Knightley’s peppery sawdust voice, Beer’s rum and golden syrup vocals, and Sykes’ splashes of lemon, high notes come together amazingly. There is a rich, thumping baseline and exquisite mandolin in “Cousin Jack” too, the stand-out anthem from a gallery of likely contenders. The crowd join in, there is singing back, the chorus erupts, a guy in front of me practically squeals in happiness, it is all going very well.


Would I recommend? Definitely, it is a show that entertains, which is melodic and friendly all round (something all the family can enjoy).

They are a band that is clearly influenced by history and their songs also talk about class and identity, the same stuff people of the 60’s, 80’s and today can relate to in their everyday lives. An earthy, accessible and well practised band they bring the joy in during these cold months. Megan Henwood likewise has a great acoustic presence and with her fascinating take on subjects in her songs she is a lively addition to the show. On stage they are all full of character and charm and their personalities are such that they can close the distance between the audience and stage to make the show and intimate one.
Check out your local venue they are playing at on their website and grab yourself a ticket, it is a great night.

Show of Hands are on tour. They are touring from “peak to fen” through to December including Portsmouth, Oxford and many others.
Check out their website here for details.

If you are unfamiliar with Show of Hands, check the videos below!Check out Show of Hands if you do not know their work below!


Album/EP Reviews Americana Folk Music

EP Post Autumn 2016 #1: Steve Grozier (Take My Leave)

Hi all, I have had some interesting things coming through the mailbox in recent weeks (several in some cases).

I have finally had a chance to listen to it all and wanted to share the musical endeavours these artists are striving for early on their road to fame.

It is always exciting to find something new, so check out the first of my EP posts to get a lowdown on what I have been hearing.

First of all it’s Steve Grozier.

Steve Grozier (EP) Take my Leave 2016 – Released September 16 (BatCat Records)



Track List:

(1) Drink Before Dawn

(2) Porcelain Hearts

(3) Take My Leave

(4) Ringing of the Bells

Just as the Autumn has taking full hold, the leaves are changing to a more varied, vibrant mass the sun draws back and our days are not as long now.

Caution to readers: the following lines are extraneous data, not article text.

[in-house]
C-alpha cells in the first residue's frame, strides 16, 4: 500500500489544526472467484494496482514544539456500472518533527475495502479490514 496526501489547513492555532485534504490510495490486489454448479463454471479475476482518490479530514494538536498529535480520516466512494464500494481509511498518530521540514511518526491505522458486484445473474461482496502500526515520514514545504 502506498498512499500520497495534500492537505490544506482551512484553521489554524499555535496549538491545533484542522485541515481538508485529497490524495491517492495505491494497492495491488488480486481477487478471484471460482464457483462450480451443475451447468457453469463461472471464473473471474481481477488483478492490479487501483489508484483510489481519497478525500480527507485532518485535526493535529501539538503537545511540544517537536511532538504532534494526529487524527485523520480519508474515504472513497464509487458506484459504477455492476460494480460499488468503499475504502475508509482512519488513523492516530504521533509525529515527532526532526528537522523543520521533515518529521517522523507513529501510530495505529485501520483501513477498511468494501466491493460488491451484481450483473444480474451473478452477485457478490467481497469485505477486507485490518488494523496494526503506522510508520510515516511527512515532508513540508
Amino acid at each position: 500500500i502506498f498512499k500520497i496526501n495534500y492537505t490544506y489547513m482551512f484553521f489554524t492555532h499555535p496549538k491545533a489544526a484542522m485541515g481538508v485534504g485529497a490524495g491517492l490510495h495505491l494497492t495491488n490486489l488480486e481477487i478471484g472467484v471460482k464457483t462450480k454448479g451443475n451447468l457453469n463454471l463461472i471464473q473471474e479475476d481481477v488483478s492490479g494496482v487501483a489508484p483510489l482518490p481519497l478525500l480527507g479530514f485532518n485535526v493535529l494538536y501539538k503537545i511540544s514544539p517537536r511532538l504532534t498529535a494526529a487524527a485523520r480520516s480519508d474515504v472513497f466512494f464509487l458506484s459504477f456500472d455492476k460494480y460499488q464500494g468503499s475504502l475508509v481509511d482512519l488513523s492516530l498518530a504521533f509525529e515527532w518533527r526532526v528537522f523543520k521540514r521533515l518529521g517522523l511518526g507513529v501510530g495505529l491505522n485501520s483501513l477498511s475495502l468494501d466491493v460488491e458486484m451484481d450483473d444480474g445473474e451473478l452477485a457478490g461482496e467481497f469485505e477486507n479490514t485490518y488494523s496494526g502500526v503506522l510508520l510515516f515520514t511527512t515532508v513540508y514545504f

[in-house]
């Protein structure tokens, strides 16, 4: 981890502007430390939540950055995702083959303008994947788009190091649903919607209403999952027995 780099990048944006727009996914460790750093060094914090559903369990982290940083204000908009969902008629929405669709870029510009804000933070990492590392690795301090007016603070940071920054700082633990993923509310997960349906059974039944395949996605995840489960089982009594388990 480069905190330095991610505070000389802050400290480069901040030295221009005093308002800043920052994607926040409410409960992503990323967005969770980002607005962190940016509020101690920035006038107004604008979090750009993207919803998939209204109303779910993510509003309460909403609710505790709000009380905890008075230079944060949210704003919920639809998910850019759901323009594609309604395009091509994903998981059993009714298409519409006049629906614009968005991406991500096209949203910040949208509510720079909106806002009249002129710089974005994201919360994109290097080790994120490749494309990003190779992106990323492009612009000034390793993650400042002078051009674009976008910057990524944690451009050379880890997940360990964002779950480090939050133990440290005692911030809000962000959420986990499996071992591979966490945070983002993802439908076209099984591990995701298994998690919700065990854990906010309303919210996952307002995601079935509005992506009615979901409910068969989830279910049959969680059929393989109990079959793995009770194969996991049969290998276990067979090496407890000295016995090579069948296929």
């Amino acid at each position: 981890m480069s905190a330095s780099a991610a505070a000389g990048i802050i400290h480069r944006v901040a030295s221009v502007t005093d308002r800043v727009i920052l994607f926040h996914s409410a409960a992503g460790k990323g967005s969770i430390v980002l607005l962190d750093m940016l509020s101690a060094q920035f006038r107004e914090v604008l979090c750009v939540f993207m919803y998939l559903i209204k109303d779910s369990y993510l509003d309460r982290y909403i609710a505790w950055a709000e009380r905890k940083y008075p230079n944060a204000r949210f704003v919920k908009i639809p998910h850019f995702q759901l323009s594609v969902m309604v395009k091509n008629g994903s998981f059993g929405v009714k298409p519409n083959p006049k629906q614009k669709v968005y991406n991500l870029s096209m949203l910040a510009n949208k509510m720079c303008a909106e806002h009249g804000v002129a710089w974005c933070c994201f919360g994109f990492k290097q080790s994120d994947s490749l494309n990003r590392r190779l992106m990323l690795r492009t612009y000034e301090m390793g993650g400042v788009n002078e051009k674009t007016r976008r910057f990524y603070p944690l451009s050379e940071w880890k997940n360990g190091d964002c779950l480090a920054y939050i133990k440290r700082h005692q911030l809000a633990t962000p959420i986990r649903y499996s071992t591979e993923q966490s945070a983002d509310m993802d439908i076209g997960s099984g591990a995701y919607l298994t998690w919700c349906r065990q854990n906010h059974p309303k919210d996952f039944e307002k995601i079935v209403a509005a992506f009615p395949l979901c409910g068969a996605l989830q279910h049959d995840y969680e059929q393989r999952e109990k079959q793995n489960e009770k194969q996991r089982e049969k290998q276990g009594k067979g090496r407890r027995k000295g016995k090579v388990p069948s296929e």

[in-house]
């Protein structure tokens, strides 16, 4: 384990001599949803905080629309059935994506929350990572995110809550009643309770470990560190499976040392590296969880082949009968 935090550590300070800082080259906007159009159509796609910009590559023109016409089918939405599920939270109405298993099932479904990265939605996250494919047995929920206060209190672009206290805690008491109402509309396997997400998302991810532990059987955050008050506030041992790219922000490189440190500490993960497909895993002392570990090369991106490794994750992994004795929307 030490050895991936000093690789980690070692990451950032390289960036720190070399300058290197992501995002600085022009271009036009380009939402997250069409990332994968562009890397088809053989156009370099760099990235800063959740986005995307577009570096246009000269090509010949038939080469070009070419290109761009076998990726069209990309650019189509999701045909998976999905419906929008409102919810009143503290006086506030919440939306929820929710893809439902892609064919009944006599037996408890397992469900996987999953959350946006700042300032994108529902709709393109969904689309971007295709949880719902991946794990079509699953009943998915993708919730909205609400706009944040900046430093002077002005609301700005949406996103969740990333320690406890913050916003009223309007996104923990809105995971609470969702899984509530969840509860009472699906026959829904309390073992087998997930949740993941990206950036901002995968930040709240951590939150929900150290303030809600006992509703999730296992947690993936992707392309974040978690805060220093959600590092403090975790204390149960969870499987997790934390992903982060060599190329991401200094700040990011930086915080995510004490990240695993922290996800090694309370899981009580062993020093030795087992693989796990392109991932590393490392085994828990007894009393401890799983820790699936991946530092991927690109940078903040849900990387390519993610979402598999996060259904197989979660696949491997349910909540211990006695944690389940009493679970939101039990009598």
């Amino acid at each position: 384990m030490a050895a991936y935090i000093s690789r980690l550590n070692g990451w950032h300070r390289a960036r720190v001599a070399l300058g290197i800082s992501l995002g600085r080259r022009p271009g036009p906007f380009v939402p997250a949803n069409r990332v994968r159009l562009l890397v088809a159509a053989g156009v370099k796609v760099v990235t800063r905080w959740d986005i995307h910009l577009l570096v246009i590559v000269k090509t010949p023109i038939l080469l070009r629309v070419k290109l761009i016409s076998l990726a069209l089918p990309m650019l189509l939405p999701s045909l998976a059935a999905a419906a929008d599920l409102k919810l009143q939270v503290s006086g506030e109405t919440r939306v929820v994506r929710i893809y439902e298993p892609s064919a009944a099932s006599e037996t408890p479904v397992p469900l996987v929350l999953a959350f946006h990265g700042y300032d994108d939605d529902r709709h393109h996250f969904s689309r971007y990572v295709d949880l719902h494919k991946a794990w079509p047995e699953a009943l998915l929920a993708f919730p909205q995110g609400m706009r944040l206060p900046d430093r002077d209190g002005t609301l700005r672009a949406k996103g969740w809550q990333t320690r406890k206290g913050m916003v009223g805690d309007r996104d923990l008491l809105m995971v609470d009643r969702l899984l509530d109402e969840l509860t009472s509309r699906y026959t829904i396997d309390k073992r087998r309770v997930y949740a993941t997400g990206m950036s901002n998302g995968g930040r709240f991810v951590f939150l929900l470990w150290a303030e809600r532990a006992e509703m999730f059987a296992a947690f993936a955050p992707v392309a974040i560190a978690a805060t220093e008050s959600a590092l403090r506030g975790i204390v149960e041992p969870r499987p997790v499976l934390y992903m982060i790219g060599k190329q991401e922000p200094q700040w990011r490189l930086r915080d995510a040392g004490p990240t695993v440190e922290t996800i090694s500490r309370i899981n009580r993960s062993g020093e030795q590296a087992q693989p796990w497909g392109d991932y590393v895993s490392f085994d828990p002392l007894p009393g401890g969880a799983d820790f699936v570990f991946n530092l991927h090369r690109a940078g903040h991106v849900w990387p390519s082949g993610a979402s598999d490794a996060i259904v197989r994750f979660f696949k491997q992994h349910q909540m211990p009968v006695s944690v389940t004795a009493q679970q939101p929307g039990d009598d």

“Take me Leave” feels like an album for this time of the year. There is sun and heat here, but it feels more like the heat of smoldering bbq embers: the food is cooked, now the bonfire and whisky spirits beckon. As a vampire tries to remember the day, the writer here is looking somewhere from memory for his inspiration. Steve wrote the songs on this EP whilst living in Canada and admits there is some pain in their reworking and re-recording with a new band as it unearths a relationship which I am presuming did not end well. Away from Scotland and in the USA, on return this EP has been crafted. It is tinged with a little melachony as it has been recalled; the coal has been prodded and the heat is spreading about the same way memory can ignite. Produced by Andrew Graham and with supporting musicians Roscoe Wilson (guitar, lap steel), John Dunlop (bass) and Dillone Hall (drums and percussion) we are brought a series of songs based around these memories with the predominant emotive element in the work being regret and nostalgia,which is channelled throughout.

The first track “Drink Before Dawn” does sound somewhat wistful in it’s way with words and music. A bouncy track which you can imagine being performed during a sunset, it gives you a snapshot into that silent time at night when thoughts are racing. The smell of Bourbon is all around, the song projects a feeling of the US, one wonders if Steve is sat on a porch somewhere with the spirit soaked into it’s wooden frame. The track has a gentle warmth and is tinged with optimistic sadness. There are no doubts that it very closely resembles a personal memory,  “it’ll creep up on you like an old Summer rain, and you won’t even notice til it’s gone.” Steve develops a convincing rapport with you in this track. It is a grounded number with minor flickers of arrangement that hint at the fallibility of memory. Overall a good number which touches on this dream-like quality of thought.